I have a feeling I’ll just be ignored if I mention this to the administration

Student evaluations suck, mostly.

Imagine that you’re up for a promotion at your job, but before your superior decides whether you deserve it, you have to submit the comments section of an internet article that was written about you for assessment.

Sound a little absurd?

That’s in essence what we ask professors in higher education to do when they submit their teaching evaluations in their tenure and promotion portfolios. At the end of each semester, students are asked to fill out an evaluation of their professor. Typically, they are asked both to rate their professors on an ordinal scale (think 1­–5, 5 being highest) and provide written comments about their experience in the course.

We’ve repeatedly seen studies that show that student evaluations are skewed to favor popularity and attractiveness of the professor (damn, I lose), and this article points out that there is a gender bias as well: male professors tend to get higher ratings than female professors (so that’s how I’ve managed to get along), and that means these evaluations are discriminatory. And therefore illegal. Cool.

Now I said that student evals suck, mostly. They’re sometimes helpful — not the goofy numerical scores, and I ignore comments that whine about how hard the class is — but the productive, thoughtful comments can be very helpful. If a student says “X worked for me, Y didn’t”, I’ll seriously reconsider X and Y.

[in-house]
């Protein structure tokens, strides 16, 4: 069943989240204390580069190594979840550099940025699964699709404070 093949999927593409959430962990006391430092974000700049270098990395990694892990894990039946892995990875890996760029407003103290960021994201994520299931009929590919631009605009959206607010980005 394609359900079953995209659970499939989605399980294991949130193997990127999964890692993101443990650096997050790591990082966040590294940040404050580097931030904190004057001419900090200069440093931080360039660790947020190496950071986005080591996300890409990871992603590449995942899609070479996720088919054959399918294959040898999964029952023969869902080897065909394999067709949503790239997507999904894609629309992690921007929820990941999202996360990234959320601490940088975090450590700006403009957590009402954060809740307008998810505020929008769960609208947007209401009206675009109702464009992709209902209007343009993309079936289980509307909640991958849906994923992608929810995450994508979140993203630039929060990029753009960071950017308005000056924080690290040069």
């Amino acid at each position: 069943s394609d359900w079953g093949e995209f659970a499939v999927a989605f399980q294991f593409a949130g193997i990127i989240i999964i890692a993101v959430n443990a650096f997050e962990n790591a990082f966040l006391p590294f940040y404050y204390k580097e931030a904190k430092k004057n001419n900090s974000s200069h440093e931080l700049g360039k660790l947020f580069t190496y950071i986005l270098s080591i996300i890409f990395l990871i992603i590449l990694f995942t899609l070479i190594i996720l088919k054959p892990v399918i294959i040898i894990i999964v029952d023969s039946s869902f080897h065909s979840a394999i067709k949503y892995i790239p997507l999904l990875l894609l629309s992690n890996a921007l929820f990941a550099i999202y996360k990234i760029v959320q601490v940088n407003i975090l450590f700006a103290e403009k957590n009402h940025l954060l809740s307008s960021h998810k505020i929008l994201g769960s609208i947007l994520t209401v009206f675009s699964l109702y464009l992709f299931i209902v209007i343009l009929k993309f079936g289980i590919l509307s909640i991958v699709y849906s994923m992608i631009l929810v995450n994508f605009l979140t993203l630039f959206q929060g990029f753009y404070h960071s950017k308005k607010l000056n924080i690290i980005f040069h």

The last batch of evaluations I got back I just ignored the numerical scores and browsed through the comments for practical concerns. I got one: there’s a lot of grade anxiety out there, and they really wanted the gradebook available online, so they could see exactly where they stand, point by point. OK, I can do that. Not with our existing software, Moodle, in which the gradebook is a confusing nightmare, but we’re switching to new courseware next year, so I’ll look into it.

I guess it’s good that that was the biggest problem they had with the course. But it’s the stupid numbers that the administration will care about.

The Austin bomber is dead

Seems fitting — he blew himself up.

Also, he turns out to have been a Young White Male, which isn’t at all surprising anymore. Now we wait for the revelation: was he mentally ill, or a lone wolf? He couldn’t possibly have been a terrorist.

I will not, however, be surprised at all if the oncoming rummaging through his internet history reveals associations with racist or alt-right groups. Those associations will be minimized, though, if it is discovered that he also played video games.

The whitewashing begins.

Well, isn’t that nice. What a nice quiet boy.

Free speech is a nice sharp sword

I’m liking this article, and the term, on the Free-Speech Grifters. You know who they are: the usual suspects who go into a tizzy of denunciations of the illiberality of people who espouse liberal views; who want to use the First Amendment as a cudgel to silence protests; who constantly, shrilly complain about people who use their free speech to demonstrate against liars and neo-fascists, but are strangely mum on the actual goals of said neo-fascists. It’s all ‘free speech for me and my fellow travelers, but not for libs and progressives and feminists and communists and environmentalists, you guys need to sit down and shut up’. All this in a time when open, vocal protest is fully warranted.

Let’s see the author name-drop a whole lot of popular, influential people I just happen to despise.